Suffolk Tech. LLC v. AOL Inc., No. 1:12cv625 (E.D. Va. April 12, 2013 (Dkt. No. 518).
The Nash Bargaining Solution (“NBS”) continues to struggle for acceptance in some courts. In Suffolk Technologies, the court rejected an expert’s attempt to use the NBS to arrive at a 50/50 profit split when the expert failed to tie the NBS to the case. Seeing no difference between the NBS and the “25% Rule of Thumb” rejected in Uniloc, the court struck the expert’s testimony.
Defendant moved to exclude the testimony of Plaintiff’s damages expert, Roy Weinstein. Id. at *1. Holding that the hypothetical negotiation conducted by Weinstein based on the NBS did not appear to be tied to the facts of the case, the court granted the motion and excluded the testimony. Id. at *3, *5.
Weinstein appeared to apply the Georgia-Pacific factors to the revenue stream associated with the accused product and then created a hypothetical negotiation based on the NBS. Id. at *3. Weinstein’s opinion, in essence, applied the Georgia-Pacific factors followed by application of a 50/50 profit split based on the NBS. Id.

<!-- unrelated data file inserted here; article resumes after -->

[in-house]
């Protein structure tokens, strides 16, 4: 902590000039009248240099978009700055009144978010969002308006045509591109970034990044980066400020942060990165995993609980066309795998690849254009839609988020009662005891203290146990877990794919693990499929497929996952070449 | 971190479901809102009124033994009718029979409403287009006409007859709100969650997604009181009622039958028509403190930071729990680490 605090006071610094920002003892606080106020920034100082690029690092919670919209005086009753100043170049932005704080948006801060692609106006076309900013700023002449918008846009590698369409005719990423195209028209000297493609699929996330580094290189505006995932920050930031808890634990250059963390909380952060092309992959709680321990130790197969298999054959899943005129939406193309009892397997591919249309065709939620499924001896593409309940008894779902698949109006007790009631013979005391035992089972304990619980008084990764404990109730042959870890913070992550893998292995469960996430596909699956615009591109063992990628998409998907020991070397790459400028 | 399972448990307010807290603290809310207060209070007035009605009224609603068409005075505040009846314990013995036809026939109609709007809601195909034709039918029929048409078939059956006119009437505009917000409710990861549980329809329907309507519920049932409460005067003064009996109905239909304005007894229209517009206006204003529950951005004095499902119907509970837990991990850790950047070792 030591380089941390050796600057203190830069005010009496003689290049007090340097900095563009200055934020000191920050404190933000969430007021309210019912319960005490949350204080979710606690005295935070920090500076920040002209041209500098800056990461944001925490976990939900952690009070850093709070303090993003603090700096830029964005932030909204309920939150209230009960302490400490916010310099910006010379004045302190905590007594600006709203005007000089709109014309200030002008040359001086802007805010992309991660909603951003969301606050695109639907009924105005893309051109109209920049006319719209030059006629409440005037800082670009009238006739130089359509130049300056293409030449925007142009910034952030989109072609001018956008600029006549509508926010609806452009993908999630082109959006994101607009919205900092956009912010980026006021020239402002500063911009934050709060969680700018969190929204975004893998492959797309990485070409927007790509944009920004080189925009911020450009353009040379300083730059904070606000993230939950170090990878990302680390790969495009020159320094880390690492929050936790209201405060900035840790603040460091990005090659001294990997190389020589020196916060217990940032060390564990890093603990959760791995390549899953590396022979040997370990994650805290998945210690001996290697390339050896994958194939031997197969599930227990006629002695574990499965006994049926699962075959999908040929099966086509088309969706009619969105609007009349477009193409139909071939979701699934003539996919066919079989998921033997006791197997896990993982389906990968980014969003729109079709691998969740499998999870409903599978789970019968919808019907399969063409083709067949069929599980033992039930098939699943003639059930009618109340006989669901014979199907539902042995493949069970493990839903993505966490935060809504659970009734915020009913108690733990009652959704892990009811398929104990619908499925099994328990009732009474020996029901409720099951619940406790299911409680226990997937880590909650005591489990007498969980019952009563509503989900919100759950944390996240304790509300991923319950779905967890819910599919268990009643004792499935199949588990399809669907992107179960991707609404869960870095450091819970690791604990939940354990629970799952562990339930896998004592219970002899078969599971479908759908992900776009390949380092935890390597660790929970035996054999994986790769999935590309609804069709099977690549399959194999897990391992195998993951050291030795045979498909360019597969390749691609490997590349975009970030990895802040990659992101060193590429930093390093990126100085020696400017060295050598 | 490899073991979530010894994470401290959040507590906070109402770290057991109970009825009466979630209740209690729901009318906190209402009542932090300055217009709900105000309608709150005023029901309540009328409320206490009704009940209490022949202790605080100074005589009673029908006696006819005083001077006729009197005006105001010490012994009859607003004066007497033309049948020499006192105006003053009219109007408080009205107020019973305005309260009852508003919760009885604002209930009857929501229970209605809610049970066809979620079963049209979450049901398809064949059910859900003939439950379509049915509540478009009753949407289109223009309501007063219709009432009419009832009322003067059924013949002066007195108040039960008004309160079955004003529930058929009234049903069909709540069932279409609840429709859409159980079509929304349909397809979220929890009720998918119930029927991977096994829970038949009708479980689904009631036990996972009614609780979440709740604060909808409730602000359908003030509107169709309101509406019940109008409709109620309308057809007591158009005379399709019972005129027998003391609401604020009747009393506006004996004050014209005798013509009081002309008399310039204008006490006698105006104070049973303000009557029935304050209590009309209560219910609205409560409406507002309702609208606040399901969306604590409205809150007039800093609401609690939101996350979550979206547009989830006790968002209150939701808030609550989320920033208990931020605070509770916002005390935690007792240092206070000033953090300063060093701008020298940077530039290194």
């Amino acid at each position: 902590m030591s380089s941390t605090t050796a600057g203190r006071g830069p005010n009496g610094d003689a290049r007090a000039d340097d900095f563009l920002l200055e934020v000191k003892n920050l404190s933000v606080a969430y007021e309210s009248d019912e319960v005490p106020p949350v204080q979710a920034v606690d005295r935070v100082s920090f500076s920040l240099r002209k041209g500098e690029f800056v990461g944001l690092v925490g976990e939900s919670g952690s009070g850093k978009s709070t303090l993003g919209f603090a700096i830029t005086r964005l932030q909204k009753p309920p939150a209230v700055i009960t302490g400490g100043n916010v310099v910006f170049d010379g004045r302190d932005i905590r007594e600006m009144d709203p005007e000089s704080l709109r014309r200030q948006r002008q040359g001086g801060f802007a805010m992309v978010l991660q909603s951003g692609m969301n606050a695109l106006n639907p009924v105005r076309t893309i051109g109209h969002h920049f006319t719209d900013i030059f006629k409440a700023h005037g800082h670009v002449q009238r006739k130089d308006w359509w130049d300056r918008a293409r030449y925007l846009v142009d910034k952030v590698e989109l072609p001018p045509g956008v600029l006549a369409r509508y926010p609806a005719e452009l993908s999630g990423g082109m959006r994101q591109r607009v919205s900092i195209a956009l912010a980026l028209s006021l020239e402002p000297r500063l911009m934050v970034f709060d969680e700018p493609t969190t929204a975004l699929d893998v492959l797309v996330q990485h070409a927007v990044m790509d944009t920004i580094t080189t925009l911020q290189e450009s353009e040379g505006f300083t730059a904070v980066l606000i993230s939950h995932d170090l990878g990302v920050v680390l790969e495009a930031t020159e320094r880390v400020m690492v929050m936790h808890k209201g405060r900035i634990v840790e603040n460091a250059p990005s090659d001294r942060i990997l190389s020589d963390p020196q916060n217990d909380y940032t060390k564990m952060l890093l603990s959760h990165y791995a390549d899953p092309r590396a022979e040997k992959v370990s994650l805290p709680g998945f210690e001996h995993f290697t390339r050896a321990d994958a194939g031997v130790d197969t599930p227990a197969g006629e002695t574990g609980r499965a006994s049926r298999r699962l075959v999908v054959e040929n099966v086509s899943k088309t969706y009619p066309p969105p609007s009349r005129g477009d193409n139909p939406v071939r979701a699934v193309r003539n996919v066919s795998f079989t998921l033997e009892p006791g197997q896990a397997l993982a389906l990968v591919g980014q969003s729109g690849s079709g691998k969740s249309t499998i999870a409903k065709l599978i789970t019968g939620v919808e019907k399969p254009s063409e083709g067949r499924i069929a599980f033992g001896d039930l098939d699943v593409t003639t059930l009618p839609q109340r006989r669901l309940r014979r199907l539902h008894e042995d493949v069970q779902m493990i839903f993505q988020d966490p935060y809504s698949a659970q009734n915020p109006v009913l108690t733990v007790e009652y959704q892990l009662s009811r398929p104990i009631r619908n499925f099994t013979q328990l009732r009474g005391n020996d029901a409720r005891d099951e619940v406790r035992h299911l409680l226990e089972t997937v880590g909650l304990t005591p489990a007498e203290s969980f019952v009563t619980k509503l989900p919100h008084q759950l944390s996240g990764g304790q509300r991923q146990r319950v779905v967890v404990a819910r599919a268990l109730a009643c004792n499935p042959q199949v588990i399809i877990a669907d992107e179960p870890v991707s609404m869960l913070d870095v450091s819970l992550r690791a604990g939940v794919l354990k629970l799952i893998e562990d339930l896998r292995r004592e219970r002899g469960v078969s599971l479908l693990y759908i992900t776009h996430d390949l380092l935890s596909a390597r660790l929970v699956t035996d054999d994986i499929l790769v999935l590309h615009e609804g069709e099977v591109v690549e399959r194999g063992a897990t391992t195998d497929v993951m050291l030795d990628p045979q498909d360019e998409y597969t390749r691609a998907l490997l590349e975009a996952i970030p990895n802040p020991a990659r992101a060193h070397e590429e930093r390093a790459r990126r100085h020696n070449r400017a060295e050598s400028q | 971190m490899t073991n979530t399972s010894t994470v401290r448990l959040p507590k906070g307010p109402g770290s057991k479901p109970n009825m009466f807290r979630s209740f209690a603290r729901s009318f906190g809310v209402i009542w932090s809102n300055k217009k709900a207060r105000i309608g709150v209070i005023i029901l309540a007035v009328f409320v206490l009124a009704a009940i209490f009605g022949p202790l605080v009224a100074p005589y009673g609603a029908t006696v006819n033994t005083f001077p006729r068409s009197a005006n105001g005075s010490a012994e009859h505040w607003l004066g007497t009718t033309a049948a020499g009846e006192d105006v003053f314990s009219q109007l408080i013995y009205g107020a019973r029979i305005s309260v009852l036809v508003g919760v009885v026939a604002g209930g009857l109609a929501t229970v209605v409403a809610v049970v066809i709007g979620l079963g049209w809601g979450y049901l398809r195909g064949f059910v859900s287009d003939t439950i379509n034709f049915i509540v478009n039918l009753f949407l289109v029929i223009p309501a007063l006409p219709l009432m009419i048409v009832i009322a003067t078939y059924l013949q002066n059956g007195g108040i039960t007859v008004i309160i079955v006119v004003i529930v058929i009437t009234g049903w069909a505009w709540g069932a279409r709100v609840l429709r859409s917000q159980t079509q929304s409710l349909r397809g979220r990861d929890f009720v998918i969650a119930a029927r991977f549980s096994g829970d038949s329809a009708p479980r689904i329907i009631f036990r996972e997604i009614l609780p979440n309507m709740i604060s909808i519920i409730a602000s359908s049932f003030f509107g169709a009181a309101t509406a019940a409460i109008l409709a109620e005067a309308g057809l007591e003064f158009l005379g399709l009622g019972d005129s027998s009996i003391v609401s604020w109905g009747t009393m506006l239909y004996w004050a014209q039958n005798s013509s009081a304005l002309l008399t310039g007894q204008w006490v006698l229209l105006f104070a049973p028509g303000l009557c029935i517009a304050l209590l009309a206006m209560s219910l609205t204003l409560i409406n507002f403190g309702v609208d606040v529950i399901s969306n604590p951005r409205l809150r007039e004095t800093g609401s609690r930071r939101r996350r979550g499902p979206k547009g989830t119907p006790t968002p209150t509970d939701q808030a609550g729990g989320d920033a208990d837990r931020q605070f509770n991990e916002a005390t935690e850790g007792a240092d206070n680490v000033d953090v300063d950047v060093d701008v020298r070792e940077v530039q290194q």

The court rejected the expert’s opinion: “Simply put, Weinstein’s damages opinion is not meaningfully distinguishable from the damages opinion rejected in Uniloc.” Id. Weinstein failed to explain why the parties to the case would agree to a 50/50 split. Thus, the 50/50 split was “plainly not tied to the facts of this case and is essentially no different from the 25% rule of thumb rejected in Uniloc.” Id. at *4.